MindMeld, a pioneer in conversational AI technology, is today releasing the MindMeld for TV platform, which the company bills as the first solution designed for television and over-the-top content providers — like Netflix and Hulu — to deliver best in class discovery through a conversational interface. That company boasts investors and customers like Google, Samsung, Intel, Telefonica, IDG, Spotify, and other major global brands. Since MindMeld provides data services and the underlying tech-for-voice interface, the company couldn’t explain exactly which products in market are 100 percent powered by their technology. But the company’s voice platform is fast, alarmingly accurate, and likely baked into tons of products we interact with in some form or another.
MindMeld was founded in 2011 and is backed by over $15 million in funding. They’ve been busy with that bank roll — building conversational UI for a range of products — and are extremely well-positioned, given the recent “bot gold rush.” The company shows example after example of how voice beats just about every other input for generating a response and even showed off its chops against incumbent giants like the Apple TV voice search.
I caught up with CEO Tim Tuttle to see how the company fits into the broader scheme of AI giants (e.g., IBM Watson, Amazon Echo) and NLP-based startups and to get a view of where we might be headed. It’s clear that voice-as-interface is likely to be integrated into just about every digital interface we participate in — and there’s good data to back that up. For instance, over 15 percent of all search traffic is voice-based, up from near zero as recently as 2014.
“In practically every segment, there are early adopters who are charting the course that we believe will get others to follow. We’re currently engaged with companies in video, music, quick service restaurants, fashion retailing, IoT, and other categories. There is definitely much greater awareness of AI-based conversational interfaces among our target customers than there was even six months ago,” Tuttle told me.
That’s the power of MindMeld’s underlying tech — it’s not just about powering conversational bots on Facebook Messenger and other messaging platforms (the company released its bot platform yesterday, as well). Many AI or natural language processing companies are springing up at the moment as third-party tools. MindMeld focuses on building conversational interfaces powered by its customers’ data — in that sense, the company offers the enterprise on-premise solutions as well as hosted cloud-based offerings.
“There are certainly lots of AI companies springing up right now. Most new companies seem to be either consumer virtual assistant apps focused on a specific use-case or self-service developer tools to build simple NLP or chatbot applications,” Tuttle said. “Our business model is more akin to a company like Palantir. Given that, probably the closest competitor may be a platform like IBM Watson, but, in realty, the market is still developing and head-to-head bake-offs are uncommon. Given the dramatic shift in user behavior we are seeing, this will probably change over the next year.”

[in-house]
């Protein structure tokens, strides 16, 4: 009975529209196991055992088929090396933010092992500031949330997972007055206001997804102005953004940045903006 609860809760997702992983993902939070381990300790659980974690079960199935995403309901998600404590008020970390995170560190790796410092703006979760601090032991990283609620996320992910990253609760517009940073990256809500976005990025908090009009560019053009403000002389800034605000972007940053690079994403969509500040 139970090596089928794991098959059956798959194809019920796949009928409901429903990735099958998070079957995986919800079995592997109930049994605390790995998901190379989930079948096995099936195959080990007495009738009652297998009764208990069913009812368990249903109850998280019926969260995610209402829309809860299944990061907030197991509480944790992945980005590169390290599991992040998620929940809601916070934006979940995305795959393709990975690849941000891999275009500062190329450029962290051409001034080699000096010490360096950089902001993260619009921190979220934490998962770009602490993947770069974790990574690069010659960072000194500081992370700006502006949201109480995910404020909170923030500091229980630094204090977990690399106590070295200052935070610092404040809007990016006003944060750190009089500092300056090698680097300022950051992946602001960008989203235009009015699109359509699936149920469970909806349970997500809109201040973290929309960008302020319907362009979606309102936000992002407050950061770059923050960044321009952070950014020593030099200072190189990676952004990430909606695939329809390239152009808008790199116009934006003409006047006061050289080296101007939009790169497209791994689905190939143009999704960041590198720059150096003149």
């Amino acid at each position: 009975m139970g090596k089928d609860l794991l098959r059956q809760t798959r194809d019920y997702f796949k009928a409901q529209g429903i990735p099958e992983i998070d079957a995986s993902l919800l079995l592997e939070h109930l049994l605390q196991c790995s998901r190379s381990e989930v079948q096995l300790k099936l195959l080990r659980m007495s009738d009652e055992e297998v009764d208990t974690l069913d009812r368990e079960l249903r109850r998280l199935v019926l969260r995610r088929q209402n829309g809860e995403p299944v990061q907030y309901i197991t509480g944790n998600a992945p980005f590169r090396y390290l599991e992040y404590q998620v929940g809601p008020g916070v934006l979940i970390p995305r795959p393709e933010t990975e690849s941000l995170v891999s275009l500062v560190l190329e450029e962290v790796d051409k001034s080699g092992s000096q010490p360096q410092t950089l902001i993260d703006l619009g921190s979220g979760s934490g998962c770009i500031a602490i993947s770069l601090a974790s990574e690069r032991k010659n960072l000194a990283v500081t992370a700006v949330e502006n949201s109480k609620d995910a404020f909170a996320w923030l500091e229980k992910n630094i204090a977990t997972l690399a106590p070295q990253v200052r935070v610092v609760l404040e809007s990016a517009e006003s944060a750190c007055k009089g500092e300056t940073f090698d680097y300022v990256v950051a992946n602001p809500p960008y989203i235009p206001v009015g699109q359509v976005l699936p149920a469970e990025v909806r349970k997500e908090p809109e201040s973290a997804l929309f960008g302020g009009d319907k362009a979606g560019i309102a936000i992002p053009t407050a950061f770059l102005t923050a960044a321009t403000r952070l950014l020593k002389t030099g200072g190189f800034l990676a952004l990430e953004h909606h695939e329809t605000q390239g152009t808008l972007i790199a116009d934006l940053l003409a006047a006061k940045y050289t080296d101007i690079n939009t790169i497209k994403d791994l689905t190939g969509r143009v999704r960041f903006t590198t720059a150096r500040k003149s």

Tuttle, like many others in the media, is particularly unimpressed by the range of bots out there in the wild. He went so far as to say that the best chatbot example he’s seen is the one they’re working on for a large fashion retailer. He’s in the camp that
believes that technology is becoming less of a limiting factor for great conversational experiences — now the key factors to take into account are design, efficiency, and user experience. He’s obviously bullish on the space, but he cautions that expectations may be exceeding reality right now.
The challenge is in language itself. “Buffalo buffalo Buffalo buffalo buffalo buffalo Buffalo buffalo” is a technically correct sentence. Building software that can recognize and account for the near-infinite intricacies of language and understanding is a huge challenge. Fifteen percent of all google searches are brand-new every day. Language is a constantly evolving interface on its own.
“There have been many advances in the past few years that are making it possible for the first time to build NLP systems which can be very useful. You will see many examples of useful conversational interfaces emerge over the next few years, and it will become technology that most people rely on every day,” he explained. “That being said, building a system that can demonstrate truly human-like understanding of open-ended language is beyond the reach of today’s technologies. While everyone in the fields hopes there might be some significant breakthroughs in the next decade, it is still very much a point of speculation.”
As MindMeld rightfully points out, the customer experience shift toward conversational technologies is getting stronger every day. Still, as Tuttle puts it, “Success in this industry will require market pull as much as technology push, and the market should be informed of the opportunity for businesses and consumers. This is the next big thing after touch screens and app stores.”